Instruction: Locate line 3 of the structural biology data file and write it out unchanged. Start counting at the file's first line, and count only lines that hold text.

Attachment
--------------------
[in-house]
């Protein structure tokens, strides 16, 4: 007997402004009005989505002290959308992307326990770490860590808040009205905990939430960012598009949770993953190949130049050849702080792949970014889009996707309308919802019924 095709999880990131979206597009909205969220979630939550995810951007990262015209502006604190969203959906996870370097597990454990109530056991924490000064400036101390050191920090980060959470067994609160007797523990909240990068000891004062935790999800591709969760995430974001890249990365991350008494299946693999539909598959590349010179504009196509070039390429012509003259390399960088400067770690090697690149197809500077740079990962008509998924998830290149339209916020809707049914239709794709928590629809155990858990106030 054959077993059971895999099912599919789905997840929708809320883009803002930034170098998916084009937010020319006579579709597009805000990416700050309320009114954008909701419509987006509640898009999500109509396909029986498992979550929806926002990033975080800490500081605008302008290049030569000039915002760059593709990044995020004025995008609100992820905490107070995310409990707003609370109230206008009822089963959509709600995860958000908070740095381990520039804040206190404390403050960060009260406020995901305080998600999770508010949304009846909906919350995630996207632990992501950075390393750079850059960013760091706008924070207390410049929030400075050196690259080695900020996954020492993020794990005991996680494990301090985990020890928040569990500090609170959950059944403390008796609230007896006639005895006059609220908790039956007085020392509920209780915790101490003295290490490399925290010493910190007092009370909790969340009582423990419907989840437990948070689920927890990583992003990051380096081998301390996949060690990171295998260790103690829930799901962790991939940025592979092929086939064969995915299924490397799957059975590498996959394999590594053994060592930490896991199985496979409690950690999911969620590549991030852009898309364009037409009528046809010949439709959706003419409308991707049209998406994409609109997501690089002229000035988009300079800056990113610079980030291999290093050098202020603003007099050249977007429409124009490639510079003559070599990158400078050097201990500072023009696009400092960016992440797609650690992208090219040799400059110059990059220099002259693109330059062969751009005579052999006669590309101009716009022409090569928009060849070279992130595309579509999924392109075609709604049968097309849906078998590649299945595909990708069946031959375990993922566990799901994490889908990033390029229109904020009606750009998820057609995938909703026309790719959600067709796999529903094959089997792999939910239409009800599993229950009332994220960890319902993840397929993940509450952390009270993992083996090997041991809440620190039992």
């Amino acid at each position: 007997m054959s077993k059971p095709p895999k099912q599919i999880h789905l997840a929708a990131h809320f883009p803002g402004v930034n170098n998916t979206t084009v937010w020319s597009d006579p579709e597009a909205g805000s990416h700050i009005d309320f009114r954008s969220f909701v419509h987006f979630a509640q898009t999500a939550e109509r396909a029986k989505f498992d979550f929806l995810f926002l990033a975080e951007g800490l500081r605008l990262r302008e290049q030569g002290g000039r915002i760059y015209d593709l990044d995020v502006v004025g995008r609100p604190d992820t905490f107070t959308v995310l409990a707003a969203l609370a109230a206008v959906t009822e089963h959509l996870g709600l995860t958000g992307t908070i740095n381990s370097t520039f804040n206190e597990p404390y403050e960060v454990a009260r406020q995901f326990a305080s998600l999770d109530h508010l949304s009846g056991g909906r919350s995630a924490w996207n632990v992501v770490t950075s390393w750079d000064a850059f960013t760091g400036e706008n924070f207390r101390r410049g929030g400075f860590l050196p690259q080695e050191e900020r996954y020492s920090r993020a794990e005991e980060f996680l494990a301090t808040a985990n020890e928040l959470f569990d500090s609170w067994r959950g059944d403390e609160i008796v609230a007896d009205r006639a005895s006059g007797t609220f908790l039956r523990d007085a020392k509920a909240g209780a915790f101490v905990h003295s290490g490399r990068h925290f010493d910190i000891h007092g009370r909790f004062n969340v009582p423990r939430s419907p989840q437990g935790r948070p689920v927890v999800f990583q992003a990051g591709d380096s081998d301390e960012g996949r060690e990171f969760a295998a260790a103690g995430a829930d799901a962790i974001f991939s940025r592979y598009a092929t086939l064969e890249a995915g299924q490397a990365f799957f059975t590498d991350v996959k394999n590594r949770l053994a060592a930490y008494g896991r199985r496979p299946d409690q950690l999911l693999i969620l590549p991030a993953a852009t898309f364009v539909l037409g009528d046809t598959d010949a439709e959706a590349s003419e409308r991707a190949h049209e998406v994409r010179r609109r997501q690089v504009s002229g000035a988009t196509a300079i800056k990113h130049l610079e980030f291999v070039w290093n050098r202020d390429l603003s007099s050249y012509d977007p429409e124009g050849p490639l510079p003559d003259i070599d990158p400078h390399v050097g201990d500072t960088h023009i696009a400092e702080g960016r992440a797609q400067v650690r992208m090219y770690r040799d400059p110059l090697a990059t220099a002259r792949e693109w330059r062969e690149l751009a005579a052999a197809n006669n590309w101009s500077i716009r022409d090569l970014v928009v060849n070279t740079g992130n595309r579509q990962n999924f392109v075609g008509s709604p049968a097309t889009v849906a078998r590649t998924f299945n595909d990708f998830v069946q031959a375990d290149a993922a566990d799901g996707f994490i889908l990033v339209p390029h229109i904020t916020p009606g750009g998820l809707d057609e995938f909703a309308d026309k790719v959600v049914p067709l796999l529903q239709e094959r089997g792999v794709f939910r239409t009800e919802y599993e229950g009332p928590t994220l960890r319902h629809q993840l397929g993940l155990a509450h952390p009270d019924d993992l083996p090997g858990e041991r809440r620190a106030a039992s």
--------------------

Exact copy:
């Amino acid at each position: 007997m054959s077993k059971p095709p895999k099912q599919i999880h789905l997840a929708a990131h809320f883009p803002g402004v930034n170098n998916t979206t084009v937010w020319s597009d006579p579709e597009a909205g805000s990416h700050i009005d309320f009114r954008s969220f909701v419509h987006f979630a509640q898009t999500a939550e109509r396909a029986k989505f498992d979550f929806l995810f926002l990033a975080e951007g800490l500081r605008l990262r302008e290049q030569g002290g000039r915002i760059y015209d593709l990044d995020v502006v004025g995008r609100p604190d992820t905490f107070t959308v995310l409990a707003a969203l609370a109230a206008v959906t009822e089963h959509l996870g709600l995860t958000g992307t908070i740095n381990s370097t520039f804040n206190e597990p404390y403050e960060v454990a009260r406020q995901f326990a305080s998600l999770d109530h508010l949304s009846g056991g909906r919350s995630a924490w996207n632990v992501v770490t950075s390393w750079d000064a850059f960013t760091g400036e706008n924070f207390r101390r410049g929030g400075f860590l050196p690259q080695e050191e900020r996954y020492s920090r993020a794990e005991e980060f996680l494990a301090t808040a985990n020890e928040l959470f569990d500090s609170w067994r959950g059944d403390e609160i008796v609230a007896d009205r006639a005895s006059g007797t609220f908790l039956r523990d007085a020392k509920a909240g209780a915790f101490v905990h003295s290490g490399r990068h925290f010493d910190i000891h007092g009370r909790f004062n969340v009582p423990r939430s419907p989840q437990g935790r948070p689920v927890v999800f990583q992003a990051g591709d380096s081998d301390e960012g996949r060690e990171f969760a295998a260790a103690g995430a829930d799901a962790i974001f991939s940025r592979y598009a092929t086939l064969e890249a995915g299924q490397a990365f799957f059975t590498d991350v996959k394999n590594r949770l053994a060592a930490y008494g896991r199985r496979p299946d409690q950690l999911l693999i969620l590549p991030a993953a852009t898309f364009v539909l037409g009528d046809t598959d010949a439709e959706a590349s003419e409308r991707a190949h049209e998406v994409r010179r609109r997501q690089v504009s002229g000035a988009t196509a300079i800056k990113h130049l610079e980030f291999v070039w290093n050098r202020d390429l603003s007099s050249y012509d977007p429409e124009g050849p490639l510079p003559d003259i070599d990158p400078h390399v050097g201990d500072t960088h023009i696009a400092e702080g960016r992440a797609q400067v650690r992208m090219y770690r040799d400059p110059l090697a990059t220099a002259r792949e693109w330059r062969e690149l751009a005579a052999a197809n006669n590309w101009s500077i716009r022409d090569l970014v928009v060849n070279t740079g992130n595309r579509q990962n999924f392109v075609g008509s709604p049968a097309t889009v849906a078998r590649t998924f299945n595909d990708f998830v069946q031959a375990d290149a993922a566990d799901g996707f994490i889908l990033v339209p390029h229109i904020t916020p009606g750009g998820l809707d057609e995938f909703a309308d026309k790719v959600v049914p067709l796999l529903q239709e094959r089997g792999v794709f939910r239409t009800e919802y599993e229950g009332p928590t994220l960890r319902h629809q993840l397929g993940l155990a509450h952390p009270d019924d993992l083996p090997g858990e041991r809440r620190a106030a039992s």